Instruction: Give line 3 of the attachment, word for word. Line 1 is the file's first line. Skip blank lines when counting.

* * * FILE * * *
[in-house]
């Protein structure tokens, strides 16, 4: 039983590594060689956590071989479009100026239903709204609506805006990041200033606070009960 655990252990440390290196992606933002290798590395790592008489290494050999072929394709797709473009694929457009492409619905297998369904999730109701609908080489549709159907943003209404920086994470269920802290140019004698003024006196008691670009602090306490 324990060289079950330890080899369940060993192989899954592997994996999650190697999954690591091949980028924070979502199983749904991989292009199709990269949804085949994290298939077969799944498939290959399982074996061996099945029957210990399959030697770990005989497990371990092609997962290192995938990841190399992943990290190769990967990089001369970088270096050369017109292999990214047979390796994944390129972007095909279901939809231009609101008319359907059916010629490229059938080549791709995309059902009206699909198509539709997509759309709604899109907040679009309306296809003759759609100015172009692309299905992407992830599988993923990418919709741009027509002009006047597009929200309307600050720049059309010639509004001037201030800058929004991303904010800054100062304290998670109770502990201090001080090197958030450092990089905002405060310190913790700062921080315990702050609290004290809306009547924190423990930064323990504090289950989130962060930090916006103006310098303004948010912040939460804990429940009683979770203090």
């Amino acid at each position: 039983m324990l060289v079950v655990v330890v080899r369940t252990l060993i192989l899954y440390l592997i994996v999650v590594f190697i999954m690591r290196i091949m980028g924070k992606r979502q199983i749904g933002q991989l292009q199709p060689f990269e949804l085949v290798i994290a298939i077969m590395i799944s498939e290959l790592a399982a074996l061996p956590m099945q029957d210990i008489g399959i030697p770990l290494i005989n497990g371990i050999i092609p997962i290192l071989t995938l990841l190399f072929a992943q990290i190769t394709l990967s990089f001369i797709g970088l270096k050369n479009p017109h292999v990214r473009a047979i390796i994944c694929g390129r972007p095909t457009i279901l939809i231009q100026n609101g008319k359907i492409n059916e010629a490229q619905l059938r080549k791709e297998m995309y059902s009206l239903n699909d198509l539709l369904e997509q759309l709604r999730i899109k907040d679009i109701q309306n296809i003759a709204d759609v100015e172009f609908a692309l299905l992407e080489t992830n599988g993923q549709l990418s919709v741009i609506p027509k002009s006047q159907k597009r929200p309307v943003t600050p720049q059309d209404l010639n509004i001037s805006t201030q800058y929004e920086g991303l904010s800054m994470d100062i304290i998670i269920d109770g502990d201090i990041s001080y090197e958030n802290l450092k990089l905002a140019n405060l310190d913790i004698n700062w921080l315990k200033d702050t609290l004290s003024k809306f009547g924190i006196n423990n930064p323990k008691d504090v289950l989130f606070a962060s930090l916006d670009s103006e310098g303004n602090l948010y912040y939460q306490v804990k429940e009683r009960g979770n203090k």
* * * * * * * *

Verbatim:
């Amino acid at each position: 039983m324990l060289v079950v655990v330890v080899r369940t252990l060993i192989l899954y440390l592997i994996v999650v590594f190697i999954m690591r290196i091949m980028g924070k992606r979502q199983i749904g933002q991989l292009q199709p060689f990269e949804l085949v290798i994290a298939i077969m590395i799944s498939e290959l790592a399982a074996l061996p956590m099945q029957d210990i008489g399959i030697p770990l290494i005989n497990g371990i050999i092609p997962i290192l071989t995938l990841l190399f072929a992943q990290i190769t394709l990967s990089f001369i797709g970088l270096k050369n479009p017109h292999v990214r473009a047979i390796i994944c694929g390129r972007p095909t457009i279901l939809i231009q100026n609101g008319k359907i492409n059916e010629a490229q619905l059938r080549k791709e297998m995309y059902s009206l239903n699909d198509l539709l369904e997509q759309l709604r999730i899109k907040d679009i109701q309306n296809i003759a709204d759609v100015e172009f609908a692309l299905l992407e080489t992830n599988g993923q549709l990418s919709v741009i609506p027509k002009s006047q159907k597009r929200p309307v943003t600050p720049q059309d209404l010639n509004i001037s805006t201030q800058y929004e920086g991303l904010s800054m994470d100062i304290i998670i269920d109770g502990d201090i990041s001080y090197e958030n802290l450092k990089l905002a140019n405060l310190d913790i004698n700062w921080l315990k200033d702050t609290l004290s003024k809306f009547g924190i006196n423990n930064p323990k008691d504090v289950l989130f606070a962060s930090l916006d670009s103006e310098g303004n602090l948010y912040y939460q306490v804990k429940e009683r009960g979770n203090k």